Climate Change and Heat
“What worries me most is that we are going to be poisoned from pesticides…we don’t wear masks because of the temperatures and the sun.”Participant Comment
We found that farmworkers are concerned about climate change-related hazards. Participants were particularly concerned about working in extreme heat. They expressed that they are unable to work in extreme heat and have no options to protect themselves because they needed to get paid. Some said they did not use PPE because of the heat. This is concerning because PPE is one of the ways farmworkers can protect themselves from pesticides. Participants also felt that more pesticides were used in the 2022 agricultural season due to abnormally cool temperatures and increased precipitation that delayed planting.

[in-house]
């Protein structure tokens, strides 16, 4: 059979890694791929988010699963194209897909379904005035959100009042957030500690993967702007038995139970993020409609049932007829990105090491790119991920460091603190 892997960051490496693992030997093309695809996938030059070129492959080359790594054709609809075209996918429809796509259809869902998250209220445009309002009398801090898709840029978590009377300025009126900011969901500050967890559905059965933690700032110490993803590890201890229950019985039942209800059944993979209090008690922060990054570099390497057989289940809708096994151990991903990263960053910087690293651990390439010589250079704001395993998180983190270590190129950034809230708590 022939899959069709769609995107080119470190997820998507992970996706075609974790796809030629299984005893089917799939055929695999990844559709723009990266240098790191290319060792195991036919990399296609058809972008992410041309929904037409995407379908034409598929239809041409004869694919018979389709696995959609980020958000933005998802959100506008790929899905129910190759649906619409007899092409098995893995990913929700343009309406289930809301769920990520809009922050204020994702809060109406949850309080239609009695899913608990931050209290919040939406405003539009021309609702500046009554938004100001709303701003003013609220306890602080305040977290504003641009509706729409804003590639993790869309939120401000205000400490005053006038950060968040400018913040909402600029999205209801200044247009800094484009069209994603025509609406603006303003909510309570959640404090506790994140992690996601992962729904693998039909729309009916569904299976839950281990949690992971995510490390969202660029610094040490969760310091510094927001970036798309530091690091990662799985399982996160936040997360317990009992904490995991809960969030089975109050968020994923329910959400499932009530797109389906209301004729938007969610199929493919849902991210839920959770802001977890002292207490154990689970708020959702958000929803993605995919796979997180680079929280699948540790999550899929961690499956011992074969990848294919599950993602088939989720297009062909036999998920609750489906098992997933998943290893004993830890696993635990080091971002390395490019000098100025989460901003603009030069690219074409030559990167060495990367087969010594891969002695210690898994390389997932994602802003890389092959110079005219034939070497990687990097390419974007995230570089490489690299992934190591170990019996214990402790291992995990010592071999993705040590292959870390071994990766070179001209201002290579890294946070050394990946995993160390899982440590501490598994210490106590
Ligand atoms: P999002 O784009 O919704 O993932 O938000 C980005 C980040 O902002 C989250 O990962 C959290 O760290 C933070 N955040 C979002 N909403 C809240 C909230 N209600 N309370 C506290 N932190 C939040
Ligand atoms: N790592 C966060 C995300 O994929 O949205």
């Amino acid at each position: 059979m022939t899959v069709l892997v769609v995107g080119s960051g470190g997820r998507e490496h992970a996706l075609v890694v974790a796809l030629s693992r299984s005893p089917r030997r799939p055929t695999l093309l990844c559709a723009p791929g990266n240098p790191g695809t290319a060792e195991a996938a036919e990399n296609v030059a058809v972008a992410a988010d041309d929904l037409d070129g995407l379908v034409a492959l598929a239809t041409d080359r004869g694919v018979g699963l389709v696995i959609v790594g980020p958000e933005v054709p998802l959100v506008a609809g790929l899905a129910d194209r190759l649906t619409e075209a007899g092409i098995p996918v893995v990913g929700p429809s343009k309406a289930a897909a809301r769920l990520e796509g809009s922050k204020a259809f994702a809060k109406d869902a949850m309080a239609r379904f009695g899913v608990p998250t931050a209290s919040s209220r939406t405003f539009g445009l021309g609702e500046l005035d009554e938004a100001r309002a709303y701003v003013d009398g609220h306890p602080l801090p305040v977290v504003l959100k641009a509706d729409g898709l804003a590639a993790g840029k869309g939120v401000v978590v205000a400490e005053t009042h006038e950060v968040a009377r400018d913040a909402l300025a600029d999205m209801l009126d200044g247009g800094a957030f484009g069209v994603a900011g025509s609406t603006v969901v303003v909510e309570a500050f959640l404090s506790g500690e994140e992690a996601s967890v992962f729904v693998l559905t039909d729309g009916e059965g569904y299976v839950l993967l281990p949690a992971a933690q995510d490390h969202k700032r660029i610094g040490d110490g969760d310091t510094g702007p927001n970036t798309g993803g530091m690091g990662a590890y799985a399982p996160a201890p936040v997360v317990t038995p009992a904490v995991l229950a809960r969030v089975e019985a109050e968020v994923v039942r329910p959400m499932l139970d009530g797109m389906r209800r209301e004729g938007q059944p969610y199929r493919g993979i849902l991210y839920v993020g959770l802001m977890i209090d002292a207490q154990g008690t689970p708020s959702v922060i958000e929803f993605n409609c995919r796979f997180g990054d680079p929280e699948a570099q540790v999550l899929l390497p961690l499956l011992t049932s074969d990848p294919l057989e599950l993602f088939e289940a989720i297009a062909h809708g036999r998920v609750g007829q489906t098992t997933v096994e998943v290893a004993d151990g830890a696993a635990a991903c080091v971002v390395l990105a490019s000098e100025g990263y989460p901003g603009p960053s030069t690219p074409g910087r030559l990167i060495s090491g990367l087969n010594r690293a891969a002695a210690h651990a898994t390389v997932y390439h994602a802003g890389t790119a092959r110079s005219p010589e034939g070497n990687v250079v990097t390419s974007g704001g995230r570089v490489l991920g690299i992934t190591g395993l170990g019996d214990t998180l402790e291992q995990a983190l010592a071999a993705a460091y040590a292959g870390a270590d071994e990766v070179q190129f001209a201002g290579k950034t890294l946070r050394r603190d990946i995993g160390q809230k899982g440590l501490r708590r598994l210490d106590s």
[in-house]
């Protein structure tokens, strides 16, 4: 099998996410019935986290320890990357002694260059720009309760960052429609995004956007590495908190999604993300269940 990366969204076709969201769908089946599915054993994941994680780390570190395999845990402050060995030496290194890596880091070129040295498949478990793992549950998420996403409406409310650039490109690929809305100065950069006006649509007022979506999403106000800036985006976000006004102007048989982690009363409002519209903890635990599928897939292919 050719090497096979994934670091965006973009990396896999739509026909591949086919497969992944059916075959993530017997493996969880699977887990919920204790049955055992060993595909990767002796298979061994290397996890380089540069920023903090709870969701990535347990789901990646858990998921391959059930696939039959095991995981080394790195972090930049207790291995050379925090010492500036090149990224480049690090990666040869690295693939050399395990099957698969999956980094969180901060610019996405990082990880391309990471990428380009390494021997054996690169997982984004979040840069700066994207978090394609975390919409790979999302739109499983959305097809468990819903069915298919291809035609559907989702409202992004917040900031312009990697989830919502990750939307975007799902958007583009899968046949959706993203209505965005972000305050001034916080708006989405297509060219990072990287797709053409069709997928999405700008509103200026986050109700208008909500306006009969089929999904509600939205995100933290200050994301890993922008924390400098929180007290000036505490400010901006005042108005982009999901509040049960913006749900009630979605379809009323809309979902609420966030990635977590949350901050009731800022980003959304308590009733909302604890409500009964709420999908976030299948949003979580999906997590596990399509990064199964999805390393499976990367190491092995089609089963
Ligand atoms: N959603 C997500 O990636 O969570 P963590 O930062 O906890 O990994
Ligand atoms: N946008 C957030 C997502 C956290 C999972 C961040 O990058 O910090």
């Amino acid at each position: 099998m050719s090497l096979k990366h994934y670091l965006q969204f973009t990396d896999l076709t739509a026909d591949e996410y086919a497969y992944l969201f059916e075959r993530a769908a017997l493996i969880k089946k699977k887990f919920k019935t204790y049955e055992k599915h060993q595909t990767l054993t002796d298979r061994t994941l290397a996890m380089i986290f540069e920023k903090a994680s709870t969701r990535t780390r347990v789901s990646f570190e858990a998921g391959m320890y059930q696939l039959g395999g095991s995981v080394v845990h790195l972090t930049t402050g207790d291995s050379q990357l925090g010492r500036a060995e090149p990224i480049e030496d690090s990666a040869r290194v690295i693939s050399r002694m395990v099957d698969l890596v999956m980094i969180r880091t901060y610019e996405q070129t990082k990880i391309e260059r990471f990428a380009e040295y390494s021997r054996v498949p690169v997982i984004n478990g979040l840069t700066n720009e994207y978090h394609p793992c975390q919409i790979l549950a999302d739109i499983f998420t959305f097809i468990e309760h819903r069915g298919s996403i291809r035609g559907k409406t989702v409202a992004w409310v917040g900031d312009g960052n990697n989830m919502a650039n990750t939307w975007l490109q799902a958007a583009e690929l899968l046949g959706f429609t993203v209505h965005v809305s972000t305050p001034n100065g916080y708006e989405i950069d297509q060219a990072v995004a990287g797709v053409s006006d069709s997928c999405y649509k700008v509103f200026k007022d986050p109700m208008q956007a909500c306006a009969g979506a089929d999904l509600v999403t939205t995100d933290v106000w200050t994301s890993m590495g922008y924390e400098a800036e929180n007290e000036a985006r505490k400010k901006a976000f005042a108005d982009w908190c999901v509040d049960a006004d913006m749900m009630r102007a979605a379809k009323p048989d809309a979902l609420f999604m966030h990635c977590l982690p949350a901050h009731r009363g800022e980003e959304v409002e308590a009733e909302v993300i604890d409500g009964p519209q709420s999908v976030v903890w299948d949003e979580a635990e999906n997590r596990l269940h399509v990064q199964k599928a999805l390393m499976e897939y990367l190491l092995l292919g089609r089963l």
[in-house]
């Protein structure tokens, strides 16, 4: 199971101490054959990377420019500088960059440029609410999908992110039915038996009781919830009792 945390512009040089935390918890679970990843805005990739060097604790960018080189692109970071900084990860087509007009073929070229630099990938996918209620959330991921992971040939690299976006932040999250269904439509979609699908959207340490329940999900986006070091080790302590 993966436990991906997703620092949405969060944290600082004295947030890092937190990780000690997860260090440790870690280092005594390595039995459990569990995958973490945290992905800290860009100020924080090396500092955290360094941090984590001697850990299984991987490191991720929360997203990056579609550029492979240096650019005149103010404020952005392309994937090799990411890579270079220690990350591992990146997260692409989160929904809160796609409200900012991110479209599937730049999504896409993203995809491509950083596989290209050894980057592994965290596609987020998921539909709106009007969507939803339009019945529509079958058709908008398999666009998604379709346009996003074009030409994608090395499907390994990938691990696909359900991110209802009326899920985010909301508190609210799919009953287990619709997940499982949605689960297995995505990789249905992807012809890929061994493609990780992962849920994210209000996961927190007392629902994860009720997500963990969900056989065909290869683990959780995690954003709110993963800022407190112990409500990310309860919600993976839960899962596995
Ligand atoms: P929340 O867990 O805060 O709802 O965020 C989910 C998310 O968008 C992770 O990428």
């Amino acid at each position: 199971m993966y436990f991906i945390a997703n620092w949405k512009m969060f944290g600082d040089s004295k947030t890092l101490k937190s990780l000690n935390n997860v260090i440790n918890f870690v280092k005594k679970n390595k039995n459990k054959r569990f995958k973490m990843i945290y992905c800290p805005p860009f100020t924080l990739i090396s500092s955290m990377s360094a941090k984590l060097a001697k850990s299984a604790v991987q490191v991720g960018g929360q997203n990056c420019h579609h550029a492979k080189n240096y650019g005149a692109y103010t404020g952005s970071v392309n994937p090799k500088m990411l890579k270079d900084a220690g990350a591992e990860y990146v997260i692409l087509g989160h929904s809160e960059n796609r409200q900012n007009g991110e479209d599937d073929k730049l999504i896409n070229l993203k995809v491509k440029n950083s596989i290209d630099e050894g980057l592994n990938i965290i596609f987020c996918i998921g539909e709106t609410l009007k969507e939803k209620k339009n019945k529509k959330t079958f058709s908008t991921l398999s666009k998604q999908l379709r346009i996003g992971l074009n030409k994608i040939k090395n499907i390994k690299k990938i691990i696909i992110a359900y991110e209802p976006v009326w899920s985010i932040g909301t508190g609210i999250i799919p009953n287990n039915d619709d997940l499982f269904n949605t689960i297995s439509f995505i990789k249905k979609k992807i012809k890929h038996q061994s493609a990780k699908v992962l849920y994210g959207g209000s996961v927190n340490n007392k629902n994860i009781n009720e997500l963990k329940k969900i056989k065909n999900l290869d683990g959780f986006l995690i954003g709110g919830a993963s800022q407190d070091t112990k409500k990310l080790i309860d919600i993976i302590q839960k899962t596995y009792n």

“To gain time, since it’s a bit slow, they put more chemicals…There have been years where the weather is good, and you can plant well…and they don’t apply pesticides as often. I don’t know how much they apply, but they are applying more [pesticides].”Participant Comment
Some participants worked in both Oregon and Idaho and reported that they got more breaks while working in hot weather in Oregon. For example, one participant said “The only thing that I know is that the laws in Oregon are a bit more strict. What I understand is that in Oregon, they give you two 10 or 15 minute breaks by law, plus lunch. I think that here in Idaho, the break isn’t required, beside lunch. And in Oregon – I think after 100 degrees, you can’t work.”
“The sun does affect us…when it’s about noon, you don’t want to be there anymore because the sun is getting higher and the temperature is increasing and you can’t take it. But you have to be there working your hours because of your needs.”Participant Comment